Benjamin, 44, spoke with Automotive News Staff Reporter Vince Bond Jr. during a media drive last week for the Wagoneer and Grand Wagoneer about how designers made the most out of the third row and how Jeep put a modern touch on classic nameplates. Here are edited excerpts.
You mentioned that you didn't want the Wagoneer to feel big and that you wanted everything to feel tailored. Why was that important?
Because size is a perception of status, if you will. A lot of people like the vehicle to have this presence on the outside, but on the inside, it's about precision and quality. For me, precision and quality means it has to be right-sized, and right-sized for me is not scaled up with the size of the outside of the vehicle.
You see in some other vehicles that are in this size class, you've got these big knobs and big giant buttons, and to me it just looks cheap. We go through a lot of internal user testing, and we tried to push the envelope because we have more haptic controls in here than we usually do. There aren't a lot of physical buttons, and that was part of creating something that was more modern with a smooth finish that sort of blends into the screen.
Why did you want the Wagoneer to be a modern statement instead of a retro design?
I don't know if it's just a personal thing, [but] I don't like to do retro stuff really. I don't want to say it's hitting the easy button, but certainly, you have to put more thought into it when you're trying to show respect to your past and your history but doing it in a completely new way. You have to get into the psychological side of how that gets translated, how customers will make that connection on their own, maybe without you even saying it. It's kind of more fun to create something that's fresh and new and different, but you can still feel that it has that history behind it.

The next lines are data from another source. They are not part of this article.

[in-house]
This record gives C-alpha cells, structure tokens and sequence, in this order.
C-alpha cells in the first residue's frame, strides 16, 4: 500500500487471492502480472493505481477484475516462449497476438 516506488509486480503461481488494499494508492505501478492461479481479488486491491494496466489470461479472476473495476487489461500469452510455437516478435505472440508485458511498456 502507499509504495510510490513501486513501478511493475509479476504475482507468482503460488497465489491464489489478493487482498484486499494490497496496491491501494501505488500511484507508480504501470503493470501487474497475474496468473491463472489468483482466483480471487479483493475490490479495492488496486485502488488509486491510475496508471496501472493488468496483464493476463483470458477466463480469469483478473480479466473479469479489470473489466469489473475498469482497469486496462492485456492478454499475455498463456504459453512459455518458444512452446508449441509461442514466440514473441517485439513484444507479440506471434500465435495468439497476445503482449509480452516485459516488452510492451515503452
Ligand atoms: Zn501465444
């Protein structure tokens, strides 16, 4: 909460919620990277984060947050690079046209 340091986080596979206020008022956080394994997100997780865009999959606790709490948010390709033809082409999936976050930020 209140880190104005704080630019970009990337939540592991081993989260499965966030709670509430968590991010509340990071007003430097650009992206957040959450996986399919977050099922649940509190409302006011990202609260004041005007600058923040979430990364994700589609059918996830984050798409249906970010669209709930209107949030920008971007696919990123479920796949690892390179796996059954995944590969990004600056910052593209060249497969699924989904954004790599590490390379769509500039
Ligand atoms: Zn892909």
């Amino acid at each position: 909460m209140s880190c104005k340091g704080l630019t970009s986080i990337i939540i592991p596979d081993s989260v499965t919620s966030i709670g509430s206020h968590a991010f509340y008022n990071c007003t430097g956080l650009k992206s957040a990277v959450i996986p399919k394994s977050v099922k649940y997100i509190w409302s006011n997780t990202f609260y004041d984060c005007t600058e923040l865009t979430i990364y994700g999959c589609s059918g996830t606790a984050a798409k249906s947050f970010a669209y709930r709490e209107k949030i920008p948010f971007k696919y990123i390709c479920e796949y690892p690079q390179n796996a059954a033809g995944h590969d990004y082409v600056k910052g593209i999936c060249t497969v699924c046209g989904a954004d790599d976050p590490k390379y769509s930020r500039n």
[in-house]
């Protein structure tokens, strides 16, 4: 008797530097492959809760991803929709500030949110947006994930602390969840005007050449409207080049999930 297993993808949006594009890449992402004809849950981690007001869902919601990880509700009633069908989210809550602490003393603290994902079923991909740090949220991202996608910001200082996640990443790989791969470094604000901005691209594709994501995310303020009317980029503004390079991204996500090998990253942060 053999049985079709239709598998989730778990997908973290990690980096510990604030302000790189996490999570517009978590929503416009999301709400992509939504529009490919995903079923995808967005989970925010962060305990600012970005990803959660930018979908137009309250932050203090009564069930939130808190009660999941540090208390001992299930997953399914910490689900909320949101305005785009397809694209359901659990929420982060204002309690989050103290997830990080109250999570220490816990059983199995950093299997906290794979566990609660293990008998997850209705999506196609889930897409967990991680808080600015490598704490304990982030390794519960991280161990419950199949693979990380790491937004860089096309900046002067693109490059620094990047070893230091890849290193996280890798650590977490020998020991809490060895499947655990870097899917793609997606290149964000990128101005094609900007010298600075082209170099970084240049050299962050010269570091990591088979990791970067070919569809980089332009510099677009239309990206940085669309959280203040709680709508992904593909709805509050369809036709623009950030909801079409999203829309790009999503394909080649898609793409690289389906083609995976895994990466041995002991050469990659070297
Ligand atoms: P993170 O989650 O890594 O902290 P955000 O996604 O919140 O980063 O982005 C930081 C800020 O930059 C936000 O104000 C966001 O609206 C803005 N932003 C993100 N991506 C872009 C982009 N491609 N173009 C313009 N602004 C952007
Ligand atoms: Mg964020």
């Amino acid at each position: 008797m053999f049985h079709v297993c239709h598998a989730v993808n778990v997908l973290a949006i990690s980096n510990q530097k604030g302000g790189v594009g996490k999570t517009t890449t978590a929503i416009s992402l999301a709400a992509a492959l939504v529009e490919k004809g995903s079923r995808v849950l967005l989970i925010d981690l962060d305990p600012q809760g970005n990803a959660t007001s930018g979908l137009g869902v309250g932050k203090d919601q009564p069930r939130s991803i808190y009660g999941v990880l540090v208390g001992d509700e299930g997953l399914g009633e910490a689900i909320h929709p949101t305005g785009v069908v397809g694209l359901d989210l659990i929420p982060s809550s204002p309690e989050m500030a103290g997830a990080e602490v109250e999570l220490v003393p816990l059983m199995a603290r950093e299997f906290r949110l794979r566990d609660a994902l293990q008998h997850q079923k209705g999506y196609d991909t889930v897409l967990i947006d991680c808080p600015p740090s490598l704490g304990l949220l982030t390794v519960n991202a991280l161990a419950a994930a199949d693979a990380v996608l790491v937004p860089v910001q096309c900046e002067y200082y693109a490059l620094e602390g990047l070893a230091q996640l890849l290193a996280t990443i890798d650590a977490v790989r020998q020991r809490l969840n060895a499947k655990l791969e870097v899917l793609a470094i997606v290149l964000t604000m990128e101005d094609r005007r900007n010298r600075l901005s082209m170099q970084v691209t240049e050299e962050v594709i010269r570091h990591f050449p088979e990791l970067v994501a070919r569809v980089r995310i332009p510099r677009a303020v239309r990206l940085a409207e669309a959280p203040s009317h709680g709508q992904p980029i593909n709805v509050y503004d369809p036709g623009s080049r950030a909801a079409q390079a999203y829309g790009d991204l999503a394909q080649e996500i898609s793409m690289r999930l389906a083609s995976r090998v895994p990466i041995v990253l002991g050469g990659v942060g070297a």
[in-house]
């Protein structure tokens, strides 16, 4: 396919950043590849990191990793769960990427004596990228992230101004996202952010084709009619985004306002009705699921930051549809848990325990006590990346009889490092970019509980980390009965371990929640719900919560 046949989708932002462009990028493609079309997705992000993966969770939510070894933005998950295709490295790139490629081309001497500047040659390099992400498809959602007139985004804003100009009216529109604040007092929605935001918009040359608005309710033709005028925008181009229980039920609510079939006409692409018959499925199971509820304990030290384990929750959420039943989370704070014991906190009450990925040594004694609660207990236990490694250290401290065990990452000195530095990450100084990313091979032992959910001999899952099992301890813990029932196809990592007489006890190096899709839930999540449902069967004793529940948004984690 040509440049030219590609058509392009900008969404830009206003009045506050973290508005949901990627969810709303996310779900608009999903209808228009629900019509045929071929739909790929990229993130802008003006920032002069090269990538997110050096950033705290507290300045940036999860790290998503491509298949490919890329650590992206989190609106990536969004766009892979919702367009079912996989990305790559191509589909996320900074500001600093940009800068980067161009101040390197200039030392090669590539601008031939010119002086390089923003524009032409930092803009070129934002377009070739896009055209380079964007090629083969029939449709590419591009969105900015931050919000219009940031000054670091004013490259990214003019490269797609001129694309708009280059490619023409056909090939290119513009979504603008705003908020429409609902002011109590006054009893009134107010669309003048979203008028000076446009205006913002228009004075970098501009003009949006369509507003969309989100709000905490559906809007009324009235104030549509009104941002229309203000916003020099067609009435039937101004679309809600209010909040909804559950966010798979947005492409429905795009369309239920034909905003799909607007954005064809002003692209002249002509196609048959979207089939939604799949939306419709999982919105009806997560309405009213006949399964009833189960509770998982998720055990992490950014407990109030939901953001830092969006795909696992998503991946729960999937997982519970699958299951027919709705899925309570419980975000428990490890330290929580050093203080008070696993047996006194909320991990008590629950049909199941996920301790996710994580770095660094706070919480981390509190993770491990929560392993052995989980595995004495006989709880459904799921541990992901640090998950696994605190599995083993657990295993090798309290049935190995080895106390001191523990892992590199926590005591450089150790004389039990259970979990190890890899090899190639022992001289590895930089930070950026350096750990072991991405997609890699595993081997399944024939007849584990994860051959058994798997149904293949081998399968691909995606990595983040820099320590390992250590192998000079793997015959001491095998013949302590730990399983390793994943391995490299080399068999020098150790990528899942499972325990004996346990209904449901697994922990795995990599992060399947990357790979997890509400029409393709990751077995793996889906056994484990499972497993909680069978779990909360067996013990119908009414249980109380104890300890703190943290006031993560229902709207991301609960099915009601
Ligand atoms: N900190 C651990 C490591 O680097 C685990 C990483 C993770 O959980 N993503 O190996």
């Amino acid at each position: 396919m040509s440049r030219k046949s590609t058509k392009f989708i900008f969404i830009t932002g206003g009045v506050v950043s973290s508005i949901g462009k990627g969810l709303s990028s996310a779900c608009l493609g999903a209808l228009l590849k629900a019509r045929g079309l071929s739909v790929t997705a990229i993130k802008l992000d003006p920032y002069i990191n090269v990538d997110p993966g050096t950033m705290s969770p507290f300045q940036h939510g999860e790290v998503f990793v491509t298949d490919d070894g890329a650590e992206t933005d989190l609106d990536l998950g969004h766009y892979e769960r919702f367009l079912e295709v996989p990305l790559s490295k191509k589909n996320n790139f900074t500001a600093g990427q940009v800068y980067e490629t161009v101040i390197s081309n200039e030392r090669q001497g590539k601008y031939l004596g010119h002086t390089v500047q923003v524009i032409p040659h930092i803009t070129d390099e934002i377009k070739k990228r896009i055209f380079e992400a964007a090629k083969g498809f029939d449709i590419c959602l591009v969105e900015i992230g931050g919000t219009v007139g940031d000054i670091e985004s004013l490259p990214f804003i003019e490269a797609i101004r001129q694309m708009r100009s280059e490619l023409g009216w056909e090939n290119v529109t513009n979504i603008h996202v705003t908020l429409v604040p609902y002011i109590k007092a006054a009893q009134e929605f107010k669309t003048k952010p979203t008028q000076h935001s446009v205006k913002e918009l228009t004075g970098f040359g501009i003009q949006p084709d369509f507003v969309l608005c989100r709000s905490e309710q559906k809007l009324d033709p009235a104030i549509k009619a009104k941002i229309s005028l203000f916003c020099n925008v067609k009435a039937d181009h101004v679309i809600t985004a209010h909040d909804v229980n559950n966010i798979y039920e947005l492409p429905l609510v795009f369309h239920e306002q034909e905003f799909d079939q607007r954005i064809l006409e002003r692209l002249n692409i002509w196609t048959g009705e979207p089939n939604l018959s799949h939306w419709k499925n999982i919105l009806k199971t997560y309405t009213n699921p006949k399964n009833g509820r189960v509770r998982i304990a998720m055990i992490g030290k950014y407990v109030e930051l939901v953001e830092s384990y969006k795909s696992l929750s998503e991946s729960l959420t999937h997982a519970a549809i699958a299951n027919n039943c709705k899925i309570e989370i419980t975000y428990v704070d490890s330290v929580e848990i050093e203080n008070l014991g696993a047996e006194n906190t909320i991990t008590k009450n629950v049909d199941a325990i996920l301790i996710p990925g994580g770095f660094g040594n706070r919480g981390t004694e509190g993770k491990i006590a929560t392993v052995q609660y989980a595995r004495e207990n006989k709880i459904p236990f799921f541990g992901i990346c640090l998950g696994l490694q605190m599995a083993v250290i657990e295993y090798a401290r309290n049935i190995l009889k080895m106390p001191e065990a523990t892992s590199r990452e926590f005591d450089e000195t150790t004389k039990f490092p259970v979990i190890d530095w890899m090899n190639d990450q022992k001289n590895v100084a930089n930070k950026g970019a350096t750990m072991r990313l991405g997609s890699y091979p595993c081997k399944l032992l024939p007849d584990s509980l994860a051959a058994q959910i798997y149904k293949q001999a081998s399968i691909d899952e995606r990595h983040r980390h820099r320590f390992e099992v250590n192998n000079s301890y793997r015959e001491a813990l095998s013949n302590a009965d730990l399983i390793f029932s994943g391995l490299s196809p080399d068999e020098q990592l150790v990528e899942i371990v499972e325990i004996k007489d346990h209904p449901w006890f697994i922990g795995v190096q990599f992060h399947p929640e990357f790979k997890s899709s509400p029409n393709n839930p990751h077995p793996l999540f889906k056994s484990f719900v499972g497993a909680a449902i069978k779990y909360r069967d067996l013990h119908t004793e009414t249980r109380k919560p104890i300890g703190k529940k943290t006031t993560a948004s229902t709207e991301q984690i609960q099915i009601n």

Do you think some people might complain that they don't see enough retro in there?
Sure. Everyone's welcome to their opinion and it's fun. You see the debate sometimes in forums online: 'The Wagoneer should've been just like the old one.' A lot of people feel that way and you see a lot of cool resto mods, which I find exciting and cool.
I think part of me feels like just doing a new version of the car from 30 years ago would be lazy. It's nice to be inventive and create something new — surprise and delight the public with something they didn't expect.
When you change the color of the interior, it really alters the personality of the car. Is that something you were aiming for?
Light and color is so important. It changes the perception you can have of something. You can take a house and have two houses that are identical and paint them completely differently, and one can have a modern appearance and the other one can have an old appearance. Same thing with the interior, the combination of colors.
We can use it to create a feeling of sportiness, a feeling of luxury classic modernism and that's fun to do because at every price class you want something to be interesting for every customer.
Was the third row a source of a lot of debate on how to get it just right?
We talked about it a lot. It was hugely important to make sure no matter what row you were in that you felt comfortable.
I went for a cruise in one a few weeks ago. My wife has two brothers, so we all got in and I let her brother drive, and so he and his wife were in the front, and her other brother and his wife were in the second row, and my wife and I were in the third row, and they looked back there and they were like, 'Wow, you fit?' They're all pretty short, and they were amazed that at 6-4 I fit back there, my knees not even touching the seat, my head not touching the headliner.
We studied that package a lot and really compressed every millimeter that we could out of the headliner, out of all the pillars. That's why we don't have any vents in the roof.
All of the vents are below the belt line. We did that so that you didn't have empty space going up to the roof, which means we could compress the pillars even more and get better visibility.
Even in the back, with the third-row panoramic roof, just making sure it felt open and airy -- it didn't feel like you're in a cave back there. And the materials, too -- not having the armrests just be a hard piece of plastic. We really went above and beyond to make sure comfort happened in all three rows.